How to do the Perfect Squat, by Sam Parren

As a trainer I so often see squats performed badly;
Knees going over the toes
Back rounded
Knees not tracking the toes
Knees knocking inwards or going out
Backside going too low or not low enough

With incorrect form you place too much stress on the knees and lower back. You will also find the muscles are not working effectively so therefore you are unable to reap the benefits. Squats are a natural everyday movement, so why are we so bad?

As adults we carry a lot more stress and tension, also we will have muscle imbalances and inactivity. If you watch a toddler perform a squat, the do it with fluidity, they have a straight back and great flexibility through their hips, knees & ankles with their backside near the ground. They can often sit in a deep squat position for a long period. Ask as adult to perform the same and they will literally fall on to their backside!

With the correct exercises and appropriate massages we can improve our flexibility which will help to improve form. (This we will discuss at a later date.)
So how do you perform the ideal Squat when you have lost that flexibility and carry a stressed body?

Sam Barbell Squat

Standard Squat
Stand with your feet hip width apart (use a mirror if no one is there to guide you) Think of folding through your hips first, as if you’re about to sit on something. Then bend the knees and ankles. Keeping the back straight, go down as far is comfortable make sure the knees remain behind your toes. Aim for a 90 degree angle through the knee so your hamstrings are parallel to the floor. To bring yourself back up push the weight up through your heels, contracting your glutes and hamstrings.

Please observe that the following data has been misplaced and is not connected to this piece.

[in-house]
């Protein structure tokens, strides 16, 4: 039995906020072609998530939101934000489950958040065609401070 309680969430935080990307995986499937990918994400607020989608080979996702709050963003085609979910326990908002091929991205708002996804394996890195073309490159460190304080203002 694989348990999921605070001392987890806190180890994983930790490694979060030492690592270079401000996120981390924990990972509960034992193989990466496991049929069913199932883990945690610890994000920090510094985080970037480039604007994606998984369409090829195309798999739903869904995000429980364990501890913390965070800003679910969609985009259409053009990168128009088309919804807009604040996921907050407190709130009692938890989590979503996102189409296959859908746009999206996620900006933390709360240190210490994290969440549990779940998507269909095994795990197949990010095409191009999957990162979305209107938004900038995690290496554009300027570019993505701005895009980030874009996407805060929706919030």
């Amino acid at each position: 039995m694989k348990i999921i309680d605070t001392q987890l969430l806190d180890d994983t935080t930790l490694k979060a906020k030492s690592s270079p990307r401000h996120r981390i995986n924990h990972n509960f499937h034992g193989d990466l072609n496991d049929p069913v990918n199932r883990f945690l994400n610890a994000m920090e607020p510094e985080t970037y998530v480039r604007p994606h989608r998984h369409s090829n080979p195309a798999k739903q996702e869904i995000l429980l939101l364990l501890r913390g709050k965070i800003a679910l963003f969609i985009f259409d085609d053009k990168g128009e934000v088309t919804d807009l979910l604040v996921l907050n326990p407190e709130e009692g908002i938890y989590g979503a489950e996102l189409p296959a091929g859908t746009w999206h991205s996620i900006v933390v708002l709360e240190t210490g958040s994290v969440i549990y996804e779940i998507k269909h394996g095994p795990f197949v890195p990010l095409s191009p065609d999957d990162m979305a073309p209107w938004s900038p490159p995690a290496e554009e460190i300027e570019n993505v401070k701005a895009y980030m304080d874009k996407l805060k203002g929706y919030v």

Sumo Squats
Stand with your feet wider than hip width apart feet pointing out slightly, this time leading with your knees bending first and thinking of dropping your weight down rather than back. Imagine you’re trapped with a pane of glass in front and behind so the only option is to go down. Make sure your knees remain behind your toes.

Narrow Squats
Stand with your feet and knees together and squat the same as you would for the standard squat.

Jumping Squats – NB* do not perform this is you have any problems with your joints
Go down in to a normal squat, then thinking of having springs in your feet/ ankles pushing away from the floor to a jump. Then land softly with bent knees to help absorb the impact. Imagine yourself as landing so quietly.

1 legged squat

This is a good exercise for runners and as part of rehab (if agreed with medical person). Lifting 1 leg off the floor, on the supporting leg perform the squat as you did the standard squat. You may want to hold onto something for balance. Be aware you may not be able to go as low.

Remembering to consider your form, only pick up weights once you can safely perform body-weight squats.  If in doubt ask one of our Fit For Moore trainers to observe your squat. Check out our video on YouTube which shows you the correct form.